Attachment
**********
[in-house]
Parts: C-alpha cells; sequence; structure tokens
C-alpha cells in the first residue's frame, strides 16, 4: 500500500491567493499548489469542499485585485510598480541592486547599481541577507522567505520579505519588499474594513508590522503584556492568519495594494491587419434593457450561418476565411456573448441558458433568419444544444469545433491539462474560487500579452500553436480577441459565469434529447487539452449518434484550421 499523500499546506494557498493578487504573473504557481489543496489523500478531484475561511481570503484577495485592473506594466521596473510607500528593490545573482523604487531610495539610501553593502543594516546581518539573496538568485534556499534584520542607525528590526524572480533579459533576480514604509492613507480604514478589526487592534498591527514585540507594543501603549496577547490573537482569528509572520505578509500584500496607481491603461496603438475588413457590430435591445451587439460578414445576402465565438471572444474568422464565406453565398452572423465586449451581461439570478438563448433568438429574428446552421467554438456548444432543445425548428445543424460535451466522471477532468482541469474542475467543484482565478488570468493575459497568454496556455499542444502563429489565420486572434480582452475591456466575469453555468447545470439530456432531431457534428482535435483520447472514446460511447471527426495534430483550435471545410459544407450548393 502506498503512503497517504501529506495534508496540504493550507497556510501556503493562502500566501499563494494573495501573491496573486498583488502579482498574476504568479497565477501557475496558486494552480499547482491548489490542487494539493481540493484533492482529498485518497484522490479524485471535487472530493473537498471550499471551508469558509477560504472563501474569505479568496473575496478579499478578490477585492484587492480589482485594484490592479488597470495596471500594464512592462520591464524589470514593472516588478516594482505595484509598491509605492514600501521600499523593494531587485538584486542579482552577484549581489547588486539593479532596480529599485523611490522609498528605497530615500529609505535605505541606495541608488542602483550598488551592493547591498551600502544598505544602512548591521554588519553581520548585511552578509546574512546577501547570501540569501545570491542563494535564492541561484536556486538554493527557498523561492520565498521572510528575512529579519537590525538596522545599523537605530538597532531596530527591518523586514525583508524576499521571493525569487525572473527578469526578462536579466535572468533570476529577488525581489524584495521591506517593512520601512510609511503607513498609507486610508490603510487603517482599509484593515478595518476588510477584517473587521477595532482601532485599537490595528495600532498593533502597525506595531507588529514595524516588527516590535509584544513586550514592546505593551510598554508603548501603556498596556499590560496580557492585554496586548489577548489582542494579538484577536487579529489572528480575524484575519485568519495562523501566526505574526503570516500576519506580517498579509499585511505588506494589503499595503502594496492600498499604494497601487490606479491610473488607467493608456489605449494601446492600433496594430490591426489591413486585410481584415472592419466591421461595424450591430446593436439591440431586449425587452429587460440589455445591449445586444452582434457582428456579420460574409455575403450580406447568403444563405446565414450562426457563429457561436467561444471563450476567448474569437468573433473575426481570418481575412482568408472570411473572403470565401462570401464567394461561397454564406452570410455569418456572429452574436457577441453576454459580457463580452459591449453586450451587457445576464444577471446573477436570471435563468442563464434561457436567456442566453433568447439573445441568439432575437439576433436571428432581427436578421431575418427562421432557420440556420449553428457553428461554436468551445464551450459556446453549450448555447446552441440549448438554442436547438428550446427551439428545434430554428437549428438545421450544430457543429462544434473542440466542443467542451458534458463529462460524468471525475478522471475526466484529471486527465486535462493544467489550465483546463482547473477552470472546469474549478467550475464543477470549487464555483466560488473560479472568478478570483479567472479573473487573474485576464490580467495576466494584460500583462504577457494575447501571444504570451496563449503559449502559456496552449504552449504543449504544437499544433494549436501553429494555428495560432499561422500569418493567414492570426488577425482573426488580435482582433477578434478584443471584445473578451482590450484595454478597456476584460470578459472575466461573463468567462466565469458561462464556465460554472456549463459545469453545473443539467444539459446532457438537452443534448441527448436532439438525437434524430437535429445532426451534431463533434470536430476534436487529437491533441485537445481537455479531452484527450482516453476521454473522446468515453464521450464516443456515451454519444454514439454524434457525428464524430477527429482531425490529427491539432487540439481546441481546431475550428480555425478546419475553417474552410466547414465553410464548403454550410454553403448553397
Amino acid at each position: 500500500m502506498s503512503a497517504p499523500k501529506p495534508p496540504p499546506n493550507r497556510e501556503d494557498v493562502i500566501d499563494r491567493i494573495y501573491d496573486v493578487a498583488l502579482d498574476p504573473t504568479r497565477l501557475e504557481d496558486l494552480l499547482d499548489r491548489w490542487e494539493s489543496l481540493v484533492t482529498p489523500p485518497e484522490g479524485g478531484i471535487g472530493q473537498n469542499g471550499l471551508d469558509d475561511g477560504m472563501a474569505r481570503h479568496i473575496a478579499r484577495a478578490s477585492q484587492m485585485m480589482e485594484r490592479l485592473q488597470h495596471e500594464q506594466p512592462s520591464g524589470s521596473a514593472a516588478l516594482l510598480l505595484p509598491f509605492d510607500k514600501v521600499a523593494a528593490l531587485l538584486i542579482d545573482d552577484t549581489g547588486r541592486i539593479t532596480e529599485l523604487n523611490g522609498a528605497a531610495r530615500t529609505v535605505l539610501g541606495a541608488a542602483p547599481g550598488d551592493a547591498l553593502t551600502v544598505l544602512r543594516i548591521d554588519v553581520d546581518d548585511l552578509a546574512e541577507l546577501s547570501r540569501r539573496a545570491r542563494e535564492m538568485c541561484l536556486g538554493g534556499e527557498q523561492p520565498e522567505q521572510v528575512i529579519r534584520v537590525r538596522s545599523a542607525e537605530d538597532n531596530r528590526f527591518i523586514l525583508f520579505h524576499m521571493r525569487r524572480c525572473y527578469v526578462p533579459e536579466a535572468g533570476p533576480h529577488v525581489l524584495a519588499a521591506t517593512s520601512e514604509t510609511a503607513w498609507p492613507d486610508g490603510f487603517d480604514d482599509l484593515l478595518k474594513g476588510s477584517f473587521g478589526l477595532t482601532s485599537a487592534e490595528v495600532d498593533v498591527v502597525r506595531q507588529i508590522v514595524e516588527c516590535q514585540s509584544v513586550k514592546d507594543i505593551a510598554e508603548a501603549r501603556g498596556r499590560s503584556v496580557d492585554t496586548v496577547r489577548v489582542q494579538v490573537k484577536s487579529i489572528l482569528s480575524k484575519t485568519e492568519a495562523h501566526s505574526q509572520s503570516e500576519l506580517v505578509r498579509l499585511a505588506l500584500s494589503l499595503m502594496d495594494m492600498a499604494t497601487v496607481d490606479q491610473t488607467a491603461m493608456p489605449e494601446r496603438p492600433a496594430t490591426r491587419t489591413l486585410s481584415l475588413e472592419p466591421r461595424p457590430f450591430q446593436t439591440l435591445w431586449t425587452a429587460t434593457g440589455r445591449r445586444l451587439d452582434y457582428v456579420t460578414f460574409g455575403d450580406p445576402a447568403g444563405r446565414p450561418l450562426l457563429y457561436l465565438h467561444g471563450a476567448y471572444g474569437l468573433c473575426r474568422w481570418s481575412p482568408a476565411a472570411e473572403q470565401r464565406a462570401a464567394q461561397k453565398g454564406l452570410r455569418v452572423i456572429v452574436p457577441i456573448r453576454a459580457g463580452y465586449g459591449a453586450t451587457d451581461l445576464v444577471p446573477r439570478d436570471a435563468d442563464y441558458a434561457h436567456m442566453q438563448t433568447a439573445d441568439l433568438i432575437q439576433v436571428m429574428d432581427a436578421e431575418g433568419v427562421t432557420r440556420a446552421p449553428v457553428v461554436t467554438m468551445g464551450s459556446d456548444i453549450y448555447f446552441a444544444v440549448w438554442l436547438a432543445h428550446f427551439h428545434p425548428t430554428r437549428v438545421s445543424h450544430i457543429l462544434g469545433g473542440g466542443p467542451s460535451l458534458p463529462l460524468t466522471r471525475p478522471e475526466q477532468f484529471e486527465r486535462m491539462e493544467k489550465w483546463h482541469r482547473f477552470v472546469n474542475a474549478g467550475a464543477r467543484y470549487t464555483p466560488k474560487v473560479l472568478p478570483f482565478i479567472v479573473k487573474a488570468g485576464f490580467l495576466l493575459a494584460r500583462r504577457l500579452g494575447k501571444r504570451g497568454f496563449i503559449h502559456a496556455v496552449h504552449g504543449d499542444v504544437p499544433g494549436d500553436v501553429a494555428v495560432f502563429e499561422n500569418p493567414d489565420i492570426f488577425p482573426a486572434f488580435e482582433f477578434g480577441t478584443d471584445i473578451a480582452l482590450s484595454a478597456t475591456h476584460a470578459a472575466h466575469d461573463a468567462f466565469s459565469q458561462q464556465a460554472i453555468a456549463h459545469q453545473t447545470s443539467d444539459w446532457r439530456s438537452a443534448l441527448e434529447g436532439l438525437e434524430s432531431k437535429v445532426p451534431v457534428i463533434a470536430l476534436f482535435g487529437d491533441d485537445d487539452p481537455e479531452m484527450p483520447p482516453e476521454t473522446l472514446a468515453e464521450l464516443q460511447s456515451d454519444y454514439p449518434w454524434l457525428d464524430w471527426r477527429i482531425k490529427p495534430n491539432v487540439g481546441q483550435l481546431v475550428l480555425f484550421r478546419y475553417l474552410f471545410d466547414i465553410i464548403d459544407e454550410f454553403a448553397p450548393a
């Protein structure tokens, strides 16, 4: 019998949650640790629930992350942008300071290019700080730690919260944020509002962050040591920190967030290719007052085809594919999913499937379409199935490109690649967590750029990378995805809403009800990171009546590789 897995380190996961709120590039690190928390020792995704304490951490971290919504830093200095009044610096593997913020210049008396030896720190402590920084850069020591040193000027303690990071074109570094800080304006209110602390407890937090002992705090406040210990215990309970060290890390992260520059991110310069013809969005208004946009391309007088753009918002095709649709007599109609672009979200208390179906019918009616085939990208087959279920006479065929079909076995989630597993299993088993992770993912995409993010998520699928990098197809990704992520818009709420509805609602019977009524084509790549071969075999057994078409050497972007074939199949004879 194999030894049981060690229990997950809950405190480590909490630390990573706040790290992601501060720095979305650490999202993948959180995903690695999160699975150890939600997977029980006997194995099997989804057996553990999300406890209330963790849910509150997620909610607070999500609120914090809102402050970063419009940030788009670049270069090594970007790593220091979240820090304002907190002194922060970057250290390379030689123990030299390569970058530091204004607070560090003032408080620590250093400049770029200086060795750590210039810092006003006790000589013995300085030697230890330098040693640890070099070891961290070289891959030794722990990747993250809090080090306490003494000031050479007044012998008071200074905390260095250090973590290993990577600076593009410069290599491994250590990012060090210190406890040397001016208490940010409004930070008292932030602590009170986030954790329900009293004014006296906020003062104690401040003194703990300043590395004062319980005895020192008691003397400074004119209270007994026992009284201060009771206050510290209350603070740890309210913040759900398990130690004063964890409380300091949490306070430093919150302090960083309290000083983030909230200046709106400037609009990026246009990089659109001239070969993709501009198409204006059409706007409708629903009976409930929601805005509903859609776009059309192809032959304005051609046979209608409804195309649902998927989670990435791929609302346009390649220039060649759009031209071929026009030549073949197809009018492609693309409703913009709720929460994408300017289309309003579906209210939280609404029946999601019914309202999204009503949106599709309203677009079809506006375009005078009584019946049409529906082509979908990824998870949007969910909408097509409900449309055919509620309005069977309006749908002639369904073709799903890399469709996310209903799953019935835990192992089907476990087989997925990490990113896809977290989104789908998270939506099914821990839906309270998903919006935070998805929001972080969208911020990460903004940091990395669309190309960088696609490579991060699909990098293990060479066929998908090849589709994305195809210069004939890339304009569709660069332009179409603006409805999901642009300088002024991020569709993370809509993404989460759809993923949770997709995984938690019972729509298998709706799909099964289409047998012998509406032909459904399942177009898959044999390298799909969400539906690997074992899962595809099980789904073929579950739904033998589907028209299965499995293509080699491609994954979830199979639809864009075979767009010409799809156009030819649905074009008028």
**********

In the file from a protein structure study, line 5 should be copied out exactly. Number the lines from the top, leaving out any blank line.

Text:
């Protein structure tokens, strides 16, 4: 019998949650640790629930992350942008300071290019700080730690919260944020509002962050040591920190967030290719007052085809594919999913499937379409199935490109690649967590750029990378995805809403009800990171009546590789 897995380190996961709120590039690190928390020792995704304490951490971290919504830093200095009044610096593997913020210049008396030896720190402590920084850069020591040193000027303690990071074109570094800080304006209110602390407890937090002992705090406040210990215990309970060290890390992260520059991110310069013809969005208004946009391309007088753009918002095709649709007599109609672009979200208390179906019918009616085939990208087959279920006479065929079909076995989630597993299993088993992770993912995409993010998520699928990098197809990704992520818009709420509805609602019977009524084509790549071969075999057994078409050497972007074939199949004879 194999030894049981060690229990997950809950405190480590909490630390990573706040790290992601501060720095979305650490999202993948959180995903690695999160699975150890939600997977029980006997194995099997989804057996553990999300406890209330963790849910509150997620909610607070999500609120914090809102402050970063419009940030788009670049270069090594970007790593220091979240820090304002907190002194922060970057250290390379030689123990030299390569970058530091204004607070560090003032408080620590250093400049770029200086060795750590210039810092006003006790000589013995300085030697230890330098040693640890070099070891961290070289891959030794722990990747993250809090080090306490003494000031050479007044012998008071200074905390260095250090973590290993990577600076593009410069290599491994250590990012060090210190406890040397001016208490940010409004930070008292932030602590009170986030954790329900009293004014006296906020003062104690401040003194703990300043590395004062319980005895020192008691003397400074004119209270007994026992009284201060009771206050510290209350603070740890309210913040759900398990130690004063964890409380300091949490306070430093919150302090960083309290000083983030909230200046709106400037609009990026246009990089659109001239070969993709501009198409204006059409706007409708629903009976409930929601805005509903859609776009059309192809032959304005051609046979209608409804195309649902998927989670990435791929609302346009390649220039060649759009031209071929026009030549073949197809009018492609693309409703913009709720929460994408300017289309309003579906209210939280609404029946999601019914309202999204009503949106599709309203677009079809506006375009005078009584019946049409529906082509979908990824998870949007969910909408097509409900449309055919509620309005069977309006749908002639369904073709799903890399469709996310209903799953019935835990192992089907476990087989997925990490990113896809977290989104789908998270939506099914821990839906309270998903919006935070998805929001972080969208911020990460903004940091990395669309190309960088696609490579991060699909990098293990060479066929998908090849589709994305195809210069004939890339304009569709660069332009179409603006409805999901642009300088002024991020569709993370809509993404989460759809993923949770997709995984938690019972729509298998709706799909099964289409047998012998509406032909459904399942177009898959044999390298799909969400539906690997074992899962595809099980789904073929579950739904033998589907028209299965499995293509080699491609994954979830199979639809864009075979767009010409799809156009030819649905074009008028």